Ireland had been an integral part of the United Kingdom since the Act of Union in 1801 and had been subject to varying degrees of British rule since the 12th century.
However, it had always been an uneasy union. There had been several rebellions against the British before the Easter Rising of 1916 so the pursuit of independence was ingrained in the Irish character.
That said, there were many people who were happy with the status quo, or at least happy enough not to consider it a major issue, certainly not one worth dying for.
Many people would have questioned the need to rebel in 1916. The British had passed the Home Rule Act in 1914 and although its implementation had to be postponed because of the outbreak of war, the British Government had pledged revive it once war was over.
That being the case, most Irish people were prepared to wait and in the meantime, they were happy to support the British war effort. More than 200,000 soldiers went off to fight on the British side. Back home in Ireland, their families supported them, worried about them and prayed for them to come home safely.
That being the case, it’s not hard to see why those families would not look kindly on a rebellion that sought to take advantage of Britain’s involvement in the war.
Indeed, if British troops had to be deployed to quell a rebellion then they were not available to provide support on the fronts lines in Europe and that in turn could make Irish soldiers fighting for Britain more at risk.
When looked at from this perspective, it’s not hard to see why the Easter Rising 1916 was not widely supported at the time.
While many Irish citizens were sympathetic to the rebels and their cause, many others saw it as harmful, disloyal and even cowardly to be try to exploit the situation when so many Irish troops were fighting abroad. This is why the rebels were jeered by many Dubliners as they were led away to prison once the Rising had been quelled.
However, public opinion can be fickle as the British were to find out. Following the Rising, the British imposed martial law on Ireland and sent Major General Sir John Maxwell as Commander-in-Chief.
He wanted to crush Irish nationalism once and for all by making an example of the leaders of the Rising.
Fifteen of them were executed after perfunctory military trials. This outraged many Irish people, even those who had opposed the Easter Rising. They saw it as gross over-reaction.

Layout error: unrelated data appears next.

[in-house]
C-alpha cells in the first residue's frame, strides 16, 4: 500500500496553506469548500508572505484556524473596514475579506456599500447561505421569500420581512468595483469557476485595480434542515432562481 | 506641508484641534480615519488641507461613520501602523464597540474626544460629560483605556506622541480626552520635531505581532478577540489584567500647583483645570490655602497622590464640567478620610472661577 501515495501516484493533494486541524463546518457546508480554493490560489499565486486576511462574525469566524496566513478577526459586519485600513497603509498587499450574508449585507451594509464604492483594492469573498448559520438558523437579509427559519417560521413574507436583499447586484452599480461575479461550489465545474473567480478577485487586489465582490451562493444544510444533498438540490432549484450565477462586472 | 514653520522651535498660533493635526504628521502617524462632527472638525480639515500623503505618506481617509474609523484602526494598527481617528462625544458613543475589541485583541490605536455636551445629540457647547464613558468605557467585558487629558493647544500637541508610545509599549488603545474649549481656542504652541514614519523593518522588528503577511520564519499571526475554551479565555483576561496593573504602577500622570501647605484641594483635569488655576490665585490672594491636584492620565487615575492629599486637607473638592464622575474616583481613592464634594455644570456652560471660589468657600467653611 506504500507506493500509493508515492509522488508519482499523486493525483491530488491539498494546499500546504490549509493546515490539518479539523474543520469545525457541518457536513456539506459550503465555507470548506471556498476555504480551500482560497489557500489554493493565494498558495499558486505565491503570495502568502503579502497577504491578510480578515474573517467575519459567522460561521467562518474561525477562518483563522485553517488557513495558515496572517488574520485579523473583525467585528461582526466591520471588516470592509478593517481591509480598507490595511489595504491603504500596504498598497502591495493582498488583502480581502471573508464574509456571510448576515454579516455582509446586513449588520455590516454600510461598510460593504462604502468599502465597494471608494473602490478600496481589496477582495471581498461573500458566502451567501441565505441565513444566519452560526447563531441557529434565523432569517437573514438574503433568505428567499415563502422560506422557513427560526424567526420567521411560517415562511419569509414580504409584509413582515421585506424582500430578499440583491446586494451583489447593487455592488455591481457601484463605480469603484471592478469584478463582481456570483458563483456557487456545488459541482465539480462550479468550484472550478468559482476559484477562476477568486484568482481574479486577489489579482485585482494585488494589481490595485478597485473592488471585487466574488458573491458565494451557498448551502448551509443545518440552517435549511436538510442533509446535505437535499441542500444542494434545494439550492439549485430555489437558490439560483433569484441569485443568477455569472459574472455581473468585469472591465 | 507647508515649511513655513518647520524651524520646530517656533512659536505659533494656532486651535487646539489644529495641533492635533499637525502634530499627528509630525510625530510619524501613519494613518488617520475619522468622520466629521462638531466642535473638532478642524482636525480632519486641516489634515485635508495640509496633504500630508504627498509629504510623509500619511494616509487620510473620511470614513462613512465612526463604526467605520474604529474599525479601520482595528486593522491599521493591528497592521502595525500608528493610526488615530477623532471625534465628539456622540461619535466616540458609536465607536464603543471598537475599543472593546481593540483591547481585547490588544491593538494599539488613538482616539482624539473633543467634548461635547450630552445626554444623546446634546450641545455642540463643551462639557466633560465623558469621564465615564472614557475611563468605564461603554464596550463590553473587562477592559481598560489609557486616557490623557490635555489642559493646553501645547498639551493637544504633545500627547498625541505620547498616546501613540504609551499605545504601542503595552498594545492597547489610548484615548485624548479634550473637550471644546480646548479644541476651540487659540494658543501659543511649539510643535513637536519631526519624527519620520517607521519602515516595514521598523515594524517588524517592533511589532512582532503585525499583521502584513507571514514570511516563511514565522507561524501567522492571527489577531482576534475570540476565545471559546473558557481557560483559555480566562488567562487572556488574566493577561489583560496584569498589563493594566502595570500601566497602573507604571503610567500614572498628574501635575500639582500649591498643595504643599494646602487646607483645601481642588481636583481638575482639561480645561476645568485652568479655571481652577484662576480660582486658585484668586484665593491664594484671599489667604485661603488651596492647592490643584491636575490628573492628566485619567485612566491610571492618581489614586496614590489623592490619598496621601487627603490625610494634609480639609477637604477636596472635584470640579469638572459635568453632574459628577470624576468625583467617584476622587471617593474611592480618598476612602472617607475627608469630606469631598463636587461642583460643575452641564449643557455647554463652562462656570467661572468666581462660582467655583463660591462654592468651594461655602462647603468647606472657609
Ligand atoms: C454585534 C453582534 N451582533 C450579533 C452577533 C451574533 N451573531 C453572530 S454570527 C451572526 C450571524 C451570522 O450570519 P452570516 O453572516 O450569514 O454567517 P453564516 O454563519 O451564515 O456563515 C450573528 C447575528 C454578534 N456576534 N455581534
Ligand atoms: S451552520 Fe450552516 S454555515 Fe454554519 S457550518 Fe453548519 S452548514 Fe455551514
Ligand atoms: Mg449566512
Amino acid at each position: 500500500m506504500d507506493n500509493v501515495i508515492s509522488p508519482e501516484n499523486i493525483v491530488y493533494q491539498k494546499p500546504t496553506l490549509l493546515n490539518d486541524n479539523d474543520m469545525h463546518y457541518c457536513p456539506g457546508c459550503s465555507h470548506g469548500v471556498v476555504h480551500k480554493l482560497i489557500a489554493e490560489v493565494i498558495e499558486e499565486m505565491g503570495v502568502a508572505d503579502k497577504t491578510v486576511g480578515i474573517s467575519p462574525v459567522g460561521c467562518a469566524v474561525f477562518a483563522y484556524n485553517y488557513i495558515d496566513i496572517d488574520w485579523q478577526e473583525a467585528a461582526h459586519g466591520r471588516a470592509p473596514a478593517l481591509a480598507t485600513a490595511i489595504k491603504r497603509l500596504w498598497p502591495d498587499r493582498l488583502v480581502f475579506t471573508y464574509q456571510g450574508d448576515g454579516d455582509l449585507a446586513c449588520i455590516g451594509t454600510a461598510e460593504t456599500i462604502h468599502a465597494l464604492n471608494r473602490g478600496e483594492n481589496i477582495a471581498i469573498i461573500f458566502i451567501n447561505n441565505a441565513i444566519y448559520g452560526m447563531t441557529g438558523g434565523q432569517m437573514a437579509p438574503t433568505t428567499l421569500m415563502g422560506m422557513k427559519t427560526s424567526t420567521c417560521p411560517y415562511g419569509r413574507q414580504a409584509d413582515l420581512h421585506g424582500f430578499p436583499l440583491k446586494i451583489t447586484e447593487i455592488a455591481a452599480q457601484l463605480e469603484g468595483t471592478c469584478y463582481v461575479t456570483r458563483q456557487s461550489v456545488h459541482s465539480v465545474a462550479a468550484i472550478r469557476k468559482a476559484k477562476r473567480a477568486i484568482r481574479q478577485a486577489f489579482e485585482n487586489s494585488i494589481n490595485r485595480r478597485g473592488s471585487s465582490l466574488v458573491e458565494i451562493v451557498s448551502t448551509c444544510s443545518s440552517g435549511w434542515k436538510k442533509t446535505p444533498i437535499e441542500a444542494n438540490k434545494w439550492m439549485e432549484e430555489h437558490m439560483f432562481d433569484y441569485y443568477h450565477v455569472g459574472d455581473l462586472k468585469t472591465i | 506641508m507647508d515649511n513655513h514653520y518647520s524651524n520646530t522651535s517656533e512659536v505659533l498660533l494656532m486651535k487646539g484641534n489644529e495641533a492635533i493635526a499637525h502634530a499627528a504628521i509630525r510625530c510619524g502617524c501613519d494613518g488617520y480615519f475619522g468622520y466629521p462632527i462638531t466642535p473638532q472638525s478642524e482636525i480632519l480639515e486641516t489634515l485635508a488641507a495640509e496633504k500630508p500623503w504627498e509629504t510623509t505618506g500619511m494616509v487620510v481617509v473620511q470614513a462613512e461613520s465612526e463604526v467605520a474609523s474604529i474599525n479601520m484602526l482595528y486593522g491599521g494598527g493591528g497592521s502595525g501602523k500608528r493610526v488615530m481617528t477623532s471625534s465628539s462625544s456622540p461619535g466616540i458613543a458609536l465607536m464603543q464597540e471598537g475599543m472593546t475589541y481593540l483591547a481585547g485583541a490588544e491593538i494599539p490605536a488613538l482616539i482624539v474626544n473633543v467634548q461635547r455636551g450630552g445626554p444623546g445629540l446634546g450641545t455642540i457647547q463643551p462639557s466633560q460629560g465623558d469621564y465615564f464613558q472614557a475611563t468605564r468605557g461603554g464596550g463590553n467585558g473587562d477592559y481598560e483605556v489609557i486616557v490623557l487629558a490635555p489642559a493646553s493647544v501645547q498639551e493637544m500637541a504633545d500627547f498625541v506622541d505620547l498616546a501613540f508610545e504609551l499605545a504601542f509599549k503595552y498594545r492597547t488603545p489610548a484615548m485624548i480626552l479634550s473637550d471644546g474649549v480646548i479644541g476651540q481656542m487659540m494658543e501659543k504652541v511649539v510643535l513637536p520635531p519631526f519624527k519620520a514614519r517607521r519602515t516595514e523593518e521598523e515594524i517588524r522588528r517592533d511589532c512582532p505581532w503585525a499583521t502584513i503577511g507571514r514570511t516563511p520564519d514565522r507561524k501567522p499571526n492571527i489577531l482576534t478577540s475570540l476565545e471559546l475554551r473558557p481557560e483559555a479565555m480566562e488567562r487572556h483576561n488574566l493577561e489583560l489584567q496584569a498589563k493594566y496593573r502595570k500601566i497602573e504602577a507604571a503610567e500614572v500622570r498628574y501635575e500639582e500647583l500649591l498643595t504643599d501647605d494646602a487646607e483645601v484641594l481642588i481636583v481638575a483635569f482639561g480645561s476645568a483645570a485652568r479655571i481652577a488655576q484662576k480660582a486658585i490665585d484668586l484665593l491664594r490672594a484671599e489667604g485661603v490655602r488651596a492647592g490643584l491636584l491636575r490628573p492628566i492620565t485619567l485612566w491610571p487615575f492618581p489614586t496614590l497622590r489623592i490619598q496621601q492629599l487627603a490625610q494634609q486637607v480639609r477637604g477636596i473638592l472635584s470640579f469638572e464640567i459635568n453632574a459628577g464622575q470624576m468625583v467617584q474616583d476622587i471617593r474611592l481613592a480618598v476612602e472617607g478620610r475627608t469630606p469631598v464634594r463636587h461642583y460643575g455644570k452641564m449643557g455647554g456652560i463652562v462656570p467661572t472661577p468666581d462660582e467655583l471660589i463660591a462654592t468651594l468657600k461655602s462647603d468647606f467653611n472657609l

The outrage grew as the stories of the executions began to reach the public. One of the most dramatic involved the trade union leader James Connolly who had been a commander at the General Post Office.
He had been wounded by a stray bullet during the fighting and had lost a lot blood.
When the time came for him to be executed by firing squad he was too weak to stand. Rather than delay, he was strapped upright in a chair so the soldiers could take aim and shoot.
Stories of this kind of “British brutality” became the stuff of legend and changed public opinion throughout the whole of Ireland.
People who had opposed the rebellion now began to sympathise with rebels. They came to be seen as people who had fought the good fight against overwhelming odds and in doing so had restored Irish national pride.
Maxwell’s hope that the executions would set an example and intimidate the Irish backfired completely.
Each execution served merely to fan the flames of nationalist fervour until it became irresistible.
The story of Irish independence still had many chapters to play over the next five years but in 1922 the Irish Free State came into being.
The British may have won the war against the rebels but through their brutality they then went on to lost the peace. Instead of extinguishing the flame of Irish nationalism, Maxwell merely made it burn more strongly.
For this reason, he came to be seen as the man who lost Ireland for the British.